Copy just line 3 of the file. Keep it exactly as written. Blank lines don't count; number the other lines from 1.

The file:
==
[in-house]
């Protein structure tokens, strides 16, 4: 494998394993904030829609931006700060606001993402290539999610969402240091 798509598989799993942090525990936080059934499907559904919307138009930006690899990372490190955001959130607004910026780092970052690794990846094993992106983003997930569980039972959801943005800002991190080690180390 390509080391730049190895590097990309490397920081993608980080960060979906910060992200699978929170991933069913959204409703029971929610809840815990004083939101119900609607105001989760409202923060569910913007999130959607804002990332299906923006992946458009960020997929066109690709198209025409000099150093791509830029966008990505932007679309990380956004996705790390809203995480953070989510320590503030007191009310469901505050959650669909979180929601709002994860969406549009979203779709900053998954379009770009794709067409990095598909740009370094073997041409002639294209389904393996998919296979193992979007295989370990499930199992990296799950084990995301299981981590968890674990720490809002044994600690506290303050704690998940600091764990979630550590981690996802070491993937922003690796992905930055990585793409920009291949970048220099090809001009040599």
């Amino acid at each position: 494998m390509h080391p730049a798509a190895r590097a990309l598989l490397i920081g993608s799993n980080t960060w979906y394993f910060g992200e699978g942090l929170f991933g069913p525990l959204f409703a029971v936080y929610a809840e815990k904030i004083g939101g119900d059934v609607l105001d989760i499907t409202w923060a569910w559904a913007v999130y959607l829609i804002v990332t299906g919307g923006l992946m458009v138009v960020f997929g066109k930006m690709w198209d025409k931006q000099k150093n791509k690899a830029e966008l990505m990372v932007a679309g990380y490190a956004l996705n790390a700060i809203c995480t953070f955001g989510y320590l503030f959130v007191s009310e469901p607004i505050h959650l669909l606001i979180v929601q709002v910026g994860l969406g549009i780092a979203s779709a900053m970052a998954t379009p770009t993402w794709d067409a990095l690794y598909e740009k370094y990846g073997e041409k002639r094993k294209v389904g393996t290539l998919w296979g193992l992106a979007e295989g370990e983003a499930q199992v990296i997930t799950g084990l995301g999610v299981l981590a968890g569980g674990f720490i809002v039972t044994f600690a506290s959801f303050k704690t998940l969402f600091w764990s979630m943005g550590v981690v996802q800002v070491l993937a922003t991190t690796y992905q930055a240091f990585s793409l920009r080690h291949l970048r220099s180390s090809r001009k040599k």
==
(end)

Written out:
């Amino acid at each position: 494998m390509h080391p730049a798509a190895r590097a990309l598989l490397i920081g993608s799993n980080t960060w979906y394993f910060g992200e699978g942090l929170f991933g069913p525990l959204f409703a029971v936080y929610a809840e815990k904030i004083g939101g119900d059934v609607l105001d989760i499907t409202w923060a569910w559904a913007v999130y959607l829609i804002v990332t299906g919307g923006l992946m458009v138009v960020f997929g066109k930006m690709w198209d025409k931006q000099k150093n791509k690899a830029e966008l990505m990372v932007a679309g990380y490190a956004l996705n790390a700060i809203c995480t953070f955001g989510y320590l503030f959130v007191s009310e469901p607004i505050h959650l669909l606001i979180v929601q709002v910026g994860l969406g549009i780092a979203s779709a900053m970052a998954t379009p770009t993402w794709d067409a990095l690794y598909e740009k370094y990846g073997e041409k002639r094993k294209v389904g393996t290539l998919w296979g193992l992106a979007e295989g370990e983003a499930q199992v990296i997930t799950g084990l995301g999610v299981l981590a968890g569980g674990f720490i809002v039972t044994f600690a506290s959801f303050k704690t998940l969402f600091w764990s979630m943005g550590v981690v996802q800002v070491l993937a922003t991190t690796y992905q930055a240091f990585s793409l920009r080690h291949l970048r220099s180390s090809r001009k040599k």